The fly route
I warned you about this once.
I did a big feature story on a wakeboarding park south of Spring Hill during the first summer I worked here. I didn't wakeboard, but it was hard to resist the atmosphere that was everywhere that day.
Many of the employees at the park had dropped everything to pursue their love of water, one guy even flying between Australia and the United States to ensure wakeboarding was always in season.
I wrote a column that week about how I was half tempted to drop it all and do something similarly crazy. I also made the point that I'm not quite cut out to live on Ramen and rough it every day.
I may have found the next best thing.
This is my last column for this newspaper. I've accepted a job within this same company, writing sports for the newspaper in Steamboat Springs, Colo.
It feels a little crazy, moving up into the mountains hours away from a big city and 10 hours away from my friends, my family, Michael Beasley and everything I'm familiar with. But it's a great opportunity, and I'm excited. Plus, there's a ski slope there, in case you hadn't heard.
Someone in the sports journalism industry once told me the people in your first paper's town are supposed to hate you by the time you leave. It's the place to learn the business, make the mistakes and figure it all out.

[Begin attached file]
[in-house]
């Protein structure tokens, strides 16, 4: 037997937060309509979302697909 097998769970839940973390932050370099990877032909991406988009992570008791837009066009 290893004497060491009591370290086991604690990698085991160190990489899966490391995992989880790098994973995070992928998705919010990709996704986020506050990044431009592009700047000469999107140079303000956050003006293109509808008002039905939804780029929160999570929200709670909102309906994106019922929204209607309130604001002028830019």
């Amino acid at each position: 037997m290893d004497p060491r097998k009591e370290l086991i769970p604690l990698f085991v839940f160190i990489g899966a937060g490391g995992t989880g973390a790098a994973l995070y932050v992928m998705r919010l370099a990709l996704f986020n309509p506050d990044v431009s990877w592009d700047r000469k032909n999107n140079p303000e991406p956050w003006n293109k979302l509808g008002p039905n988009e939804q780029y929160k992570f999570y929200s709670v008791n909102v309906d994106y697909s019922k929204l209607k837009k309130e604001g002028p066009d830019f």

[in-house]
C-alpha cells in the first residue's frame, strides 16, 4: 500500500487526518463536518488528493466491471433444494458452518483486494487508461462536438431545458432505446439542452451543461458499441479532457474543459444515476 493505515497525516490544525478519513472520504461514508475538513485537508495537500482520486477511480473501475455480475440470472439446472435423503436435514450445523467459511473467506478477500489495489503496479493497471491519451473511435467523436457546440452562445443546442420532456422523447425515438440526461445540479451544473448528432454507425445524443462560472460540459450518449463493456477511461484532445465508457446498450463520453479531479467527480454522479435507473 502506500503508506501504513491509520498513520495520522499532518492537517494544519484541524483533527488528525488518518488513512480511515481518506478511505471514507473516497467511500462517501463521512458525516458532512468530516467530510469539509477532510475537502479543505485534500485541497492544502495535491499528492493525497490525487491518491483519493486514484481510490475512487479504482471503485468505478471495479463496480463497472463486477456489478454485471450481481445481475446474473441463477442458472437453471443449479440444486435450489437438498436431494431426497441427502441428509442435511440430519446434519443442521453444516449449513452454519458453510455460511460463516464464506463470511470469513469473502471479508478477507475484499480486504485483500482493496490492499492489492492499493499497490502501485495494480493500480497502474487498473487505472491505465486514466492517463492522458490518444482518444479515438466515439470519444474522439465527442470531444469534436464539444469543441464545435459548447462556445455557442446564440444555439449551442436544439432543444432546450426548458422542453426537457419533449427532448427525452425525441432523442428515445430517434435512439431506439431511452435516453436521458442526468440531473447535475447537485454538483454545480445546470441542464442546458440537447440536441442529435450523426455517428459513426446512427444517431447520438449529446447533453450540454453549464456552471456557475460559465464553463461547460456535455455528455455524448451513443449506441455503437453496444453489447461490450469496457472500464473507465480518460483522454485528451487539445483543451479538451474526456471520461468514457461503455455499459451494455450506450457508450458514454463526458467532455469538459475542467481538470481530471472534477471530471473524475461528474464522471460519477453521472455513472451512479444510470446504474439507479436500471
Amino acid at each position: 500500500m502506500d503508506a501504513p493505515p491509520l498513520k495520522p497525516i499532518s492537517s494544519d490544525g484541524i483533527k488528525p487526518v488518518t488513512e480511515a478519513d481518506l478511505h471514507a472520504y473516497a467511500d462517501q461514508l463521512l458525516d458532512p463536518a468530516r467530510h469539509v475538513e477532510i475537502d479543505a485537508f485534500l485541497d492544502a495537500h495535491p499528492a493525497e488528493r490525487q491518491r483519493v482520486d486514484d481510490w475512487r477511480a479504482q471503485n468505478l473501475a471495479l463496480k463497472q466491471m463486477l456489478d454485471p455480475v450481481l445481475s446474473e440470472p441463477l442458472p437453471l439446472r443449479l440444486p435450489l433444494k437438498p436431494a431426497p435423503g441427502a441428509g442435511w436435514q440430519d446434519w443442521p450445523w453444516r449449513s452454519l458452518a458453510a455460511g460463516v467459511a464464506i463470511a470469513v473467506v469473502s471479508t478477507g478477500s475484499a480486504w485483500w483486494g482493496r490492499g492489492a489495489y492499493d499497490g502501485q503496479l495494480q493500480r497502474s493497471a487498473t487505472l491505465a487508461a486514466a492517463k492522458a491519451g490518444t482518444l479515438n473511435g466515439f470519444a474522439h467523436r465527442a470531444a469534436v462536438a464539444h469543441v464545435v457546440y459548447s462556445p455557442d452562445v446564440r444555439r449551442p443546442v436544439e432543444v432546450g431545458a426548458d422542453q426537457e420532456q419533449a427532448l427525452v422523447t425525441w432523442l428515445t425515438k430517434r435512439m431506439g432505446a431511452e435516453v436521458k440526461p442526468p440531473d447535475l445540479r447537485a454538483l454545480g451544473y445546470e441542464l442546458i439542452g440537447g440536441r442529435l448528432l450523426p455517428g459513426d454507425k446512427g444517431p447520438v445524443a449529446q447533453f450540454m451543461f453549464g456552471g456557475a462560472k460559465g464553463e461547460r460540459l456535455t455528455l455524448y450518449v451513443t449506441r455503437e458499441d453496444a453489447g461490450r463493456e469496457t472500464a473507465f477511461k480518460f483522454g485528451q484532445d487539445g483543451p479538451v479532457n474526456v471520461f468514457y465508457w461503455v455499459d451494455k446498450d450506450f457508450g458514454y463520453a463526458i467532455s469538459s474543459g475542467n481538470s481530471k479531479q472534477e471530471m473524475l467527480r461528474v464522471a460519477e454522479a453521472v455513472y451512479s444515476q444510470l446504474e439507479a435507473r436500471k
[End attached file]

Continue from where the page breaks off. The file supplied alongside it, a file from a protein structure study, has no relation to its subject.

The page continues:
I hope you don't hate me. I've learned a lot, I've made mistakes, I've figured some of it out, and now I'm on my way.
I guess this is where I pack as many cliches in as possible - I loved it here. I'll never forget the kids, the coaches or the town. I'll definitely keep an eye on the Wildcats. Maybe De Soto won't remember me long, but I'll always remember De Soto. It was wonderful learning my trade in your town, among your families.
The thing about cliches, of course, is they're mostly true. Those ones all are.
Another sports journalism maxim involves cheering for the team you cover. Basically, you don't. Some go to great lengths to Ensure they come off as impartial, patrolling the sidelines like a robot and cracking wise about a team's misfortunes - anything to put distance between the reporter and the dreaded label of "homer."
While I'd like to think I wasn't ever that bad, I did often go out of my way to not wear green to games, to offer encouragement on the course or applause on the field.
I guess I can tell you know, though - somewhere, I did care. I saw some awesome games in my time here, and I met a lot of awesome people. I couldn't have made it without caring, and the kids, the coaches and the town made it awfully easy.
Cliche or not, I will keep an eye on De Soto - the next couple years almost surely will be a perfect time to do that. The high school's sports programs appear to be like a spring, ready to pop up. Some of the more dormant programs are starting to stir even now.
Thanks for all the help. Thanks for the kind words when you liked what I wrote and the polite corrections when you didn't.
Thanks for putting up with the occasional mistake and helping me learn to be a journalist. Thanks for not hating me.
Anyway, gotta be going now ... there's a mountain out there with my name on it.